In an ideal world, every person who visited your online store would become a customer.
Anyone who hit your homepage would find something on your site they couldn’t possibly leave without buying, and you could go home each night and dream happy dreams about 100% conversion rates and how brilliant you are at ecommerce. Wouldn’t that be amazing?
Of course, we know that in reality the real world can be a cruel and unforgiving place, and most people who wind up on your website (around 98%) won’t flash the cash and make a purchase.
But don’t pack up and go home quite yet! In the game of customer acquisition and activation, there are a number of clever tactics that you employ, so keep reading.
Here’s a simple diagram of a typical website conversion funnel. As you move down each stage, the level of ‘purchase intent’ (signals that someone may be interested in buying something) increases. Unfortunately, so does the number of people that drop off radar.
Email is a great way of winning these guys back.
Most of you will have come across cart abandonment emails – sent to encourage those who have added an item to their basket and left, or have abandoned in the checkout process, back to complete their purchase.
This blog post, however, will focus on another type of abandonment email: browse abandonment.
These email campaigns focus on activity further up the funnel: on visitors who have viewed category or product pages without purchasing (for whom you have an email address).
This type of campaign is rather more fiddly to set up – largely due to the more ambiguous levels of purchase intent shown further up the funnel and the need to integrate on-site data, your ecommerce platform and ESP (incidentally, something that Ometria can help you with).
Nonetheless, using customer browsing history in emails can be a powerful way of luring them back on-site, and is worth persevering with.
|Browse abandonment emails and customer lifecycle marketing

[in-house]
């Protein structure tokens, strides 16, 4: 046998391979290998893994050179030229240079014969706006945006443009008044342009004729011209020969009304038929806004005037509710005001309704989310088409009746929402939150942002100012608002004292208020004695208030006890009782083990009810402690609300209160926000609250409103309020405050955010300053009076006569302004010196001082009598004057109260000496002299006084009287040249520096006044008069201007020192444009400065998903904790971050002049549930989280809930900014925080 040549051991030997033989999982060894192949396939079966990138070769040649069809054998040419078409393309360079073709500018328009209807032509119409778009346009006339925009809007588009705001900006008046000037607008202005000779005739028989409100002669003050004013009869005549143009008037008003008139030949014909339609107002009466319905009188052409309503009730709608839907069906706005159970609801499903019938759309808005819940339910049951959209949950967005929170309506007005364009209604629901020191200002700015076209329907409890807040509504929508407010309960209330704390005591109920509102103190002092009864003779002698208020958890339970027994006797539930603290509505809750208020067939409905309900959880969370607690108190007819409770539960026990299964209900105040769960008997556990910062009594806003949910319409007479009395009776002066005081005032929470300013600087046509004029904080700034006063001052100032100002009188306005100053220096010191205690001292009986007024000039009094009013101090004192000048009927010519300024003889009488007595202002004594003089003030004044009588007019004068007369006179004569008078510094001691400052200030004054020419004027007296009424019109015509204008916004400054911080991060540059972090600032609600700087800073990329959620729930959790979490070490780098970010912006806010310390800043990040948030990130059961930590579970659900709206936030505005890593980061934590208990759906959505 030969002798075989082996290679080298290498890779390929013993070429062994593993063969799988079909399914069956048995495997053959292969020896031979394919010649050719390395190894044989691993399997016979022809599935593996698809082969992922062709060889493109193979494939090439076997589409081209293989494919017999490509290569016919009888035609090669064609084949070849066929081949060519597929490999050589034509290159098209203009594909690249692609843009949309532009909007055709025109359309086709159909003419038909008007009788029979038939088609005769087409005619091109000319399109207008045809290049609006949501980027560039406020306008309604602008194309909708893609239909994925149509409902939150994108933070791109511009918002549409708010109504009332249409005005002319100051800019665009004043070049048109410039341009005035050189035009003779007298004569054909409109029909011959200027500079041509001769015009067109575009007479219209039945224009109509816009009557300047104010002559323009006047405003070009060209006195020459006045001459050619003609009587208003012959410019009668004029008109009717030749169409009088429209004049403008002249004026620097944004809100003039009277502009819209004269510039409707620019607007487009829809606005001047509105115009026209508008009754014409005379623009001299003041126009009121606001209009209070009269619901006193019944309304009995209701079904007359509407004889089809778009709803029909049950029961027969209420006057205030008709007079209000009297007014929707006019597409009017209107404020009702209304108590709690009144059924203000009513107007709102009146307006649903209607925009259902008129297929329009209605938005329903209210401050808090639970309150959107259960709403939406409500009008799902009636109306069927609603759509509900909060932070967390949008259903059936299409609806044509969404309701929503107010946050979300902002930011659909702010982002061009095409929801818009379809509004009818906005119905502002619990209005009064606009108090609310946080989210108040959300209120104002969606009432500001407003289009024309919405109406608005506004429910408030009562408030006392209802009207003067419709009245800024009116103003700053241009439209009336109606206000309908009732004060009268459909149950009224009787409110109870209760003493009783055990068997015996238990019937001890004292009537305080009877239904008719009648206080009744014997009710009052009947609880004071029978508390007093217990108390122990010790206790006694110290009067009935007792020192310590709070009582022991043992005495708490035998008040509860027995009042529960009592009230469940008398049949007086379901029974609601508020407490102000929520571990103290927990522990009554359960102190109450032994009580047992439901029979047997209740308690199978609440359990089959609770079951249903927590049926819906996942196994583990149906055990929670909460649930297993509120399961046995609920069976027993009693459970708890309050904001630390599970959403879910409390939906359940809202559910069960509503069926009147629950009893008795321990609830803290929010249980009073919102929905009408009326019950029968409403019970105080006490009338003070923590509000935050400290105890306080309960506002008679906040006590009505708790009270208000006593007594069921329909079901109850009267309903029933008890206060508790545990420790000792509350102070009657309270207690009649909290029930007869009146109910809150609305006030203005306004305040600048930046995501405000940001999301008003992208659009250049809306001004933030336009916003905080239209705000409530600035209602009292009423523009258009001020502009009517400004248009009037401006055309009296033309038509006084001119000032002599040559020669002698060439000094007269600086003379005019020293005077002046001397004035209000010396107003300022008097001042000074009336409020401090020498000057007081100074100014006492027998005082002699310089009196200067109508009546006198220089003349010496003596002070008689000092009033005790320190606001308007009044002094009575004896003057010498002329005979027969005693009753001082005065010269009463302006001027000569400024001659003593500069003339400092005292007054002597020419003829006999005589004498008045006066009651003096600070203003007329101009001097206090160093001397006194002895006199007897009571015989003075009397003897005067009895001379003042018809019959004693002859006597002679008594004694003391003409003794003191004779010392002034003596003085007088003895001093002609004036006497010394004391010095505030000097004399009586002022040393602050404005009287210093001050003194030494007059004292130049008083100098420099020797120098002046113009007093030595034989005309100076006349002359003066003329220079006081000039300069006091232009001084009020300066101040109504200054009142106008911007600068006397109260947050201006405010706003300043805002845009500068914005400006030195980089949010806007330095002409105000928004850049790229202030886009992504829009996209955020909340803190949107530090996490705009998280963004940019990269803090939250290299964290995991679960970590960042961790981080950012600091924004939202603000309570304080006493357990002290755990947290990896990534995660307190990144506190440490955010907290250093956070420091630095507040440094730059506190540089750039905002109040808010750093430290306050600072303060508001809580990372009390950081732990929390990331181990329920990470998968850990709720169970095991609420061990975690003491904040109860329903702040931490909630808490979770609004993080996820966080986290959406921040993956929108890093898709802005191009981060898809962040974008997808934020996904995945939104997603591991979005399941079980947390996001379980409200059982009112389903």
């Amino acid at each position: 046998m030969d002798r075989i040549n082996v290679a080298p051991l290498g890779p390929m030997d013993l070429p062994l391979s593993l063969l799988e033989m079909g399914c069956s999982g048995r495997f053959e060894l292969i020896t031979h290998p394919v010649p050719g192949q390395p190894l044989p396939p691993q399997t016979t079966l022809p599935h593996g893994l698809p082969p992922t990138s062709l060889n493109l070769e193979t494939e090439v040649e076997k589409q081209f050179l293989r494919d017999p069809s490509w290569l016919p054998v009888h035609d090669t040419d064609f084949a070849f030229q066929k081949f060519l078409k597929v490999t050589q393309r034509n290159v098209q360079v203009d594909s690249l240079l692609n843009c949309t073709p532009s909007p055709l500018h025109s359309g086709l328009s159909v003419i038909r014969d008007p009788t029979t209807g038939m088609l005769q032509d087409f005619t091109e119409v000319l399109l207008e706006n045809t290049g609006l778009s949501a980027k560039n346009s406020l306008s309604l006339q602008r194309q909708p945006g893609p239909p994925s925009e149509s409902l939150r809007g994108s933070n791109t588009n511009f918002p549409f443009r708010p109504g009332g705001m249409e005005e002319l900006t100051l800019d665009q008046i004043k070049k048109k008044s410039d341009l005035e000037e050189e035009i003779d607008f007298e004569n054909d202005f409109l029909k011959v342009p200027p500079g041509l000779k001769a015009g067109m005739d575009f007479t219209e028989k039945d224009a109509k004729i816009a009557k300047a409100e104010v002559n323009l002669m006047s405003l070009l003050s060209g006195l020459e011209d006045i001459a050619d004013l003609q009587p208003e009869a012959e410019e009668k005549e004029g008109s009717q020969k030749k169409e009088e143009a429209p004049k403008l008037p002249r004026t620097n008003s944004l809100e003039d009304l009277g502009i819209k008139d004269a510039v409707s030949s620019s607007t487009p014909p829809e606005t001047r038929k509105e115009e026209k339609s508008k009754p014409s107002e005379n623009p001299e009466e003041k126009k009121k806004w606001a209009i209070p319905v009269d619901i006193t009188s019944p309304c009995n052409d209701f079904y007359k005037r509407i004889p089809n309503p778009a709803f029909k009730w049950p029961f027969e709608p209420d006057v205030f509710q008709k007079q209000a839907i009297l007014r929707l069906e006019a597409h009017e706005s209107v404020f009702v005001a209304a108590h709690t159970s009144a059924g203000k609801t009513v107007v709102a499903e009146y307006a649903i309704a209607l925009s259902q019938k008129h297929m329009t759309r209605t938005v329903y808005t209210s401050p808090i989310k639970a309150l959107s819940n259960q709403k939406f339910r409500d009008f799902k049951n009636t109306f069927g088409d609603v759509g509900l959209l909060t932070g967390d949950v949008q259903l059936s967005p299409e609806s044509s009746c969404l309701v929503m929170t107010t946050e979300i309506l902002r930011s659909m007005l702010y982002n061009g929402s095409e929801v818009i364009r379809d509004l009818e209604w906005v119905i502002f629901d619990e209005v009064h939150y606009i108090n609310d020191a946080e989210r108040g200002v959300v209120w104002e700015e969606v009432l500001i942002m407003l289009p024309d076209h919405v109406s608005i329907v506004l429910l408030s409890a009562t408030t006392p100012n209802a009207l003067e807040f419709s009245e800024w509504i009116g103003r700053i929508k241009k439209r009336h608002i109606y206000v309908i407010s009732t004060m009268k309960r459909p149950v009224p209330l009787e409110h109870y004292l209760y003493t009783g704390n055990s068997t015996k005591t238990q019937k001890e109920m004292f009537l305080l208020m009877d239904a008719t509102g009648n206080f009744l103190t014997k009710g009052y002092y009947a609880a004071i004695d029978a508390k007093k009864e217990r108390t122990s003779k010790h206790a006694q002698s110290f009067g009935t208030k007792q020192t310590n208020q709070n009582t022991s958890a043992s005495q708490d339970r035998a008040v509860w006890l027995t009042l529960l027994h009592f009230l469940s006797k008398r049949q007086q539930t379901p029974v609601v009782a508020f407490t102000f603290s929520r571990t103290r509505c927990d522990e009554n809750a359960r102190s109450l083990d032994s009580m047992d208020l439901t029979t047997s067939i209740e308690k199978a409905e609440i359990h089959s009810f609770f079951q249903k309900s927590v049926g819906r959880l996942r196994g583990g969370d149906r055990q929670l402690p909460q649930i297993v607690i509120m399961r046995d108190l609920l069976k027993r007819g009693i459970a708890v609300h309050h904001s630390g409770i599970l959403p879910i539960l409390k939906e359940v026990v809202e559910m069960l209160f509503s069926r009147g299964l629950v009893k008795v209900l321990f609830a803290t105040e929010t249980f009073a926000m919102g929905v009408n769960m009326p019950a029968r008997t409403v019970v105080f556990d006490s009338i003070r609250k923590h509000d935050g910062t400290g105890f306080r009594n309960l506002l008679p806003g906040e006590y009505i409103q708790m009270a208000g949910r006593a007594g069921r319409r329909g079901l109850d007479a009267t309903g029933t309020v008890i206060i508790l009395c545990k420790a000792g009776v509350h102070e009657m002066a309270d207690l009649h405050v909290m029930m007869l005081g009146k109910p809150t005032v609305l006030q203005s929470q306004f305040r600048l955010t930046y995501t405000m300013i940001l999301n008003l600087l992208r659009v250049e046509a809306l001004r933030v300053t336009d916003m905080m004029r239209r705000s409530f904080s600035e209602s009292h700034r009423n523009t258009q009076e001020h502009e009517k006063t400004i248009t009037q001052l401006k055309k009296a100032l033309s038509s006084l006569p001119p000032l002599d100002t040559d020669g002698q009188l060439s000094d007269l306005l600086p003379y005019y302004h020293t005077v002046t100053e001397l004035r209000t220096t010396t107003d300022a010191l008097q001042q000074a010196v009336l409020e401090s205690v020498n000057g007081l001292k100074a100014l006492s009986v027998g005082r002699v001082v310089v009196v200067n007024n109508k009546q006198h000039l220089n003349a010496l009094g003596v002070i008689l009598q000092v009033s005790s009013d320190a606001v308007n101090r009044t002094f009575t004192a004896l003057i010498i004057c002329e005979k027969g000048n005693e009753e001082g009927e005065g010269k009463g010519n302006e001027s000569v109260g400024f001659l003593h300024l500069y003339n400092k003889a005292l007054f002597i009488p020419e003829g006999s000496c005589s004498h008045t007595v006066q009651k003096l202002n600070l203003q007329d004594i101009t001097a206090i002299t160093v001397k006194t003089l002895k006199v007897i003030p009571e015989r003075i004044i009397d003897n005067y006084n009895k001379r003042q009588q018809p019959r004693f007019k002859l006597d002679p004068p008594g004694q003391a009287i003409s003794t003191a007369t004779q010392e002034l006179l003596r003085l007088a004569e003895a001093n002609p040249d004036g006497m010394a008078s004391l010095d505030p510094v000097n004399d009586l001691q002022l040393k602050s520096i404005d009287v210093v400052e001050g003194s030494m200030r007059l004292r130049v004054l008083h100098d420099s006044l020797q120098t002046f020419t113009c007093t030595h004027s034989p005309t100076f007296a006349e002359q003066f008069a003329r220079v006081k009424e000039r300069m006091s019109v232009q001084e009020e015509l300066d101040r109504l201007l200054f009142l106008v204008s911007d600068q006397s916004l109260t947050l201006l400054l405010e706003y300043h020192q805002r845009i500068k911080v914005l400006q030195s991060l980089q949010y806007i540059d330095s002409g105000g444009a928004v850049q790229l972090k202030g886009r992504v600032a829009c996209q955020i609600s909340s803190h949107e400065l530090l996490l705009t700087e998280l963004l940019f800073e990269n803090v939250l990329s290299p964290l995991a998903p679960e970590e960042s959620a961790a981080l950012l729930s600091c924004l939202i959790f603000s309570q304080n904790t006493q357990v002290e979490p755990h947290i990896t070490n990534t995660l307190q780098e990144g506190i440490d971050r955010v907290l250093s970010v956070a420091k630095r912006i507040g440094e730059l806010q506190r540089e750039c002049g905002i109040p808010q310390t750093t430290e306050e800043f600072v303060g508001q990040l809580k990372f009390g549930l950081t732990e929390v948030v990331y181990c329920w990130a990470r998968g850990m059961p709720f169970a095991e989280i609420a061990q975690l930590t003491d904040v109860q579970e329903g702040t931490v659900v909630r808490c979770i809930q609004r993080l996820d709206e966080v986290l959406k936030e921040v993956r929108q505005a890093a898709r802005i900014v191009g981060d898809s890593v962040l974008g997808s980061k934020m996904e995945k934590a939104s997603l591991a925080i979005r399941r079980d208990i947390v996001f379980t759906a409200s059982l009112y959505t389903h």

Before we discuss how to create the perfect browse abandonment campaign, it’s worth briefly talking about the concept of ‘customer journey (or lifecycle) marketing’: an approach to ecommerce marketing that uses automated campaigns (welcome, loyalty, anniversary etc.) throughout the customer journey. For retailers that have automation in place, campaigns can be taken up a notch using things like content campaign segmentation, cross-channel and dynamic recommendations.
It’s essentially all about maximising the value of each customer; about sending them the right message at the right time in order to encourage them to take the action you want them to take.
Although automation is nothing new to retailers, ensuring that the messaging consumers receive is relevant and personalised is still a way from being perfected by the majority. But as consumers get more accustomed to receiving automated messages, retailers will have to up their game using advanced tactics that we cover later in this post (and in our Advanced Guide to Automation download).
Browse abandonment emails are a great example of customer lifecycle marketing in action; of trying to push through that conversion, whether it’s a subscriber you want to turn into a first-time purchaser, a one-off shopper who you’d like to nurture into a repeat customer, a ‘hero’ customer who’s active on your site but hasn’t purchased in a while (the list goes on).
First things first: let’s get an idea of what you want to achieve with your browse abandonment campaign. These can be defined as:
It’s important to note that these types of emails are aimed at people who you can identify on your site (i.e. you’ve collected their email address and they’ve opted in to communications from you).